Recently there have been significant advances in CRISPR gene-editing technology. The CRISPER stands for "Clustered Regularly Interspaced Short Palindromic Repeats" which refers to a family of DNA sequences that are found in genomes of bacteria and other microorganisms.
In recent news, researchers apart of Harvard University, Broad Institute, and the Howard Hughes Medical Institute have found advances in the CRISPR gene. Two papers were published with the work and the finding. The first paper deals with the introduction of cytosine base editors. These cytosine base editors reduce off targeting and edit by a 10 to 100-fold, and this is showing for treatment in human diseases.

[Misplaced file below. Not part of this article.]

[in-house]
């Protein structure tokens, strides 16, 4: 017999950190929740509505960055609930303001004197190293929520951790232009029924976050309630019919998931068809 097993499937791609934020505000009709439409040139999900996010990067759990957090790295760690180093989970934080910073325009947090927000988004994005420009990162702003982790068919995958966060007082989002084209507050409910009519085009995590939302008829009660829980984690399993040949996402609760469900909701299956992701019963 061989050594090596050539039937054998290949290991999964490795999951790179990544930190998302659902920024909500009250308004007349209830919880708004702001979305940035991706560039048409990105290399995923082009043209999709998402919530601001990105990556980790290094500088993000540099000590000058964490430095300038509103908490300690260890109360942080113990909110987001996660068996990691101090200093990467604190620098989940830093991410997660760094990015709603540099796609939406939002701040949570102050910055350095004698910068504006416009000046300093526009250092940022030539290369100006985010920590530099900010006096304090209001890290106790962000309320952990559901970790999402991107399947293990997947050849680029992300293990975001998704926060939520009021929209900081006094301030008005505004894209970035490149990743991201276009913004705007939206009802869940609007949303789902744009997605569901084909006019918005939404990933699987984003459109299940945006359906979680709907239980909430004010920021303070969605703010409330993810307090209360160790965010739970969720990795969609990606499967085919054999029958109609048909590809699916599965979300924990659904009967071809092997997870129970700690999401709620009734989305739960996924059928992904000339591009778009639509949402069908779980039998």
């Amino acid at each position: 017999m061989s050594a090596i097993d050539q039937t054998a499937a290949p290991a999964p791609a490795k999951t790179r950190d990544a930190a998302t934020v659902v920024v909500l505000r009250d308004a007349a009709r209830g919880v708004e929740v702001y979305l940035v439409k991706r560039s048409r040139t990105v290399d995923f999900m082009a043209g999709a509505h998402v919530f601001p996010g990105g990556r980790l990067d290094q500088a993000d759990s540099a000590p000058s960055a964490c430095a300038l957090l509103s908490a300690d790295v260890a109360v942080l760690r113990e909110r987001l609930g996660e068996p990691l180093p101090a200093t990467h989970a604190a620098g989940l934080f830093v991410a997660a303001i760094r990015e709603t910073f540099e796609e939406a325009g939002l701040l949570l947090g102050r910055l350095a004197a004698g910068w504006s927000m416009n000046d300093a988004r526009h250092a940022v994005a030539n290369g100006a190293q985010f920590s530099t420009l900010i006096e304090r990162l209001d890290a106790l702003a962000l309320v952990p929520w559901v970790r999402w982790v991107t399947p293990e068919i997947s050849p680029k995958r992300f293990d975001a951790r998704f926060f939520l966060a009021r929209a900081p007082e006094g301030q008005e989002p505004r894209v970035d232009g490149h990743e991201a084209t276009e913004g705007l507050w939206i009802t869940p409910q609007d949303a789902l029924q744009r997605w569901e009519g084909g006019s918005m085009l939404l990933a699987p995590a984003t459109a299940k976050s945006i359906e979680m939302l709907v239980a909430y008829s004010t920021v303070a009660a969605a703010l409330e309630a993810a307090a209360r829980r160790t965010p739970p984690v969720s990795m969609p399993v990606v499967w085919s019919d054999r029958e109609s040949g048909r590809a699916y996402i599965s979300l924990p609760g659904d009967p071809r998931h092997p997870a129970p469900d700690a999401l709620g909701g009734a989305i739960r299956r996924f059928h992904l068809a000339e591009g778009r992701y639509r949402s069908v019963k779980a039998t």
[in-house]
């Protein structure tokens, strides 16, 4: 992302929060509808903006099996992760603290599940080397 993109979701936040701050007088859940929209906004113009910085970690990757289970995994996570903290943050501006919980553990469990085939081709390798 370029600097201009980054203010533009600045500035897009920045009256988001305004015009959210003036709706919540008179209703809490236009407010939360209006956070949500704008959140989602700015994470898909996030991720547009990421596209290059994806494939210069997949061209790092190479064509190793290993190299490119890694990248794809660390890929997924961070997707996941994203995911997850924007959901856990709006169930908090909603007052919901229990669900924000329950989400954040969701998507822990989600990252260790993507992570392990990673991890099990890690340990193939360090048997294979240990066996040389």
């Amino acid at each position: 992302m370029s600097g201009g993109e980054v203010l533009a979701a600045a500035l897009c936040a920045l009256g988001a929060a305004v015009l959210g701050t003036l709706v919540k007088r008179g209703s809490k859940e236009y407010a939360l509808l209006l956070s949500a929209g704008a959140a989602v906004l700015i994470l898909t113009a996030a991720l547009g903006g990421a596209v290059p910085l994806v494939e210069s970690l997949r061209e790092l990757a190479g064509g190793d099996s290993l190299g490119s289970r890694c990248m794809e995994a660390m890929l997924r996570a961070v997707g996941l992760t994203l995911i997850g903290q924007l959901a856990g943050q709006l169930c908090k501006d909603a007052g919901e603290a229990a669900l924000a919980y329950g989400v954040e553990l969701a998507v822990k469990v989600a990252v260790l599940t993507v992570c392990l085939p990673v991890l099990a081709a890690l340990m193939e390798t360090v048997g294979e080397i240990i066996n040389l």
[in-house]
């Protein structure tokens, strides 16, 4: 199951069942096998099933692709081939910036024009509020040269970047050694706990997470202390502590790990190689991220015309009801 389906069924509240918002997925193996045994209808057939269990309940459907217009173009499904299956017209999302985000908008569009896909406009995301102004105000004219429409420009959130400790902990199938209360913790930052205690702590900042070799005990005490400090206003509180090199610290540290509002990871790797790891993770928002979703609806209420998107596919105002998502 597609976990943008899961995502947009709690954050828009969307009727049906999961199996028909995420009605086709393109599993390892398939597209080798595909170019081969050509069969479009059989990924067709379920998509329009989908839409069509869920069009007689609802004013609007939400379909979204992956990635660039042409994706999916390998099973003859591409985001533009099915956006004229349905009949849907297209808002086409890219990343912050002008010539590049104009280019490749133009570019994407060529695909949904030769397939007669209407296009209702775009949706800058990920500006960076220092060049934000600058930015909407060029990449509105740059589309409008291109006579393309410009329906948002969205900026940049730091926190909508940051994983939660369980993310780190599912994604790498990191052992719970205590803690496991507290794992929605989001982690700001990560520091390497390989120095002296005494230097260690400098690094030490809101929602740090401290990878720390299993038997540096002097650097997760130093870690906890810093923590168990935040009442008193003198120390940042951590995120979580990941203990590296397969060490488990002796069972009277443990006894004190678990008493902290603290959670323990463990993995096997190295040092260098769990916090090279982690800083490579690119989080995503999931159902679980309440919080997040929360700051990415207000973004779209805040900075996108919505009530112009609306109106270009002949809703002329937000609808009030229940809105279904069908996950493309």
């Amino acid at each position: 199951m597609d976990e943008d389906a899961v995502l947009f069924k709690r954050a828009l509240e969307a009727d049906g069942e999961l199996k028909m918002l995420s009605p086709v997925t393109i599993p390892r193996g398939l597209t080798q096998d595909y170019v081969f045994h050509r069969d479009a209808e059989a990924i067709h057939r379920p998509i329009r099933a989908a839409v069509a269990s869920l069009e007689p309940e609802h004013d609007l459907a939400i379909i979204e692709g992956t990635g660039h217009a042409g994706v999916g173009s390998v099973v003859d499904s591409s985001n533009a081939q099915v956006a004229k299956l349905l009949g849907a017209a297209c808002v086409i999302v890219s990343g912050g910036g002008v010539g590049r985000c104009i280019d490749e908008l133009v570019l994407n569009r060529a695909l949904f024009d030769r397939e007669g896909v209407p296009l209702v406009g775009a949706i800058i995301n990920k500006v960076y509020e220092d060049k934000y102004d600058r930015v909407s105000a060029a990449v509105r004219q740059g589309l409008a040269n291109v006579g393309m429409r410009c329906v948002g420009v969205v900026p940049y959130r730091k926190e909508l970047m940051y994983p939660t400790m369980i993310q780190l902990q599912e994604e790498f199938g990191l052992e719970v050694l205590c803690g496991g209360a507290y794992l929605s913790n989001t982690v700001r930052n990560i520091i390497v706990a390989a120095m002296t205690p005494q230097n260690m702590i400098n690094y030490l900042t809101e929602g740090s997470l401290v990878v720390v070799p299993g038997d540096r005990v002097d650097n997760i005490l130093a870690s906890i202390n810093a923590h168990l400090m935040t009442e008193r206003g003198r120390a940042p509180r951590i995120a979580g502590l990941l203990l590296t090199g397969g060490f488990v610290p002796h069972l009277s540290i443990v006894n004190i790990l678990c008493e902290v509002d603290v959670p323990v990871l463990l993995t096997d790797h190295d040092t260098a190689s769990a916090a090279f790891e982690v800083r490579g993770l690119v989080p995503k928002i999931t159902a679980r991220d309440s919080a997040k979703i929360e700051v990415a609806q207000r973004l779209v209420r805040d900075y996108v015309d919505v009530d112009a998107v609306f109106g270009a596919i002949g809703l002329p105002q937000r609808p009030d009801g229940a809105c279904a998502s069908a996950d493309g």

The second paper deals with the new finding of CRISPR-Cas9 proteins and how they are capable of targeting larger fractions of pathogenic mutations like the ones that are responsible for diseases related to sickle cell anemia. With these findings are also advancements which are trying to minimize risks of adverse effects and start to expand the components of CRISPR in genome editing. In the research it showed how CRISPR has limited ability to access the entire human genome and introducing us to proteins which are able to recognize DNA sequences without a common pattern. This allows us to target half of DNA sites, even those that were challenged mutations. Because of these findings we have been introduced to more ways to edit genomes and find treatments for genetic diseases.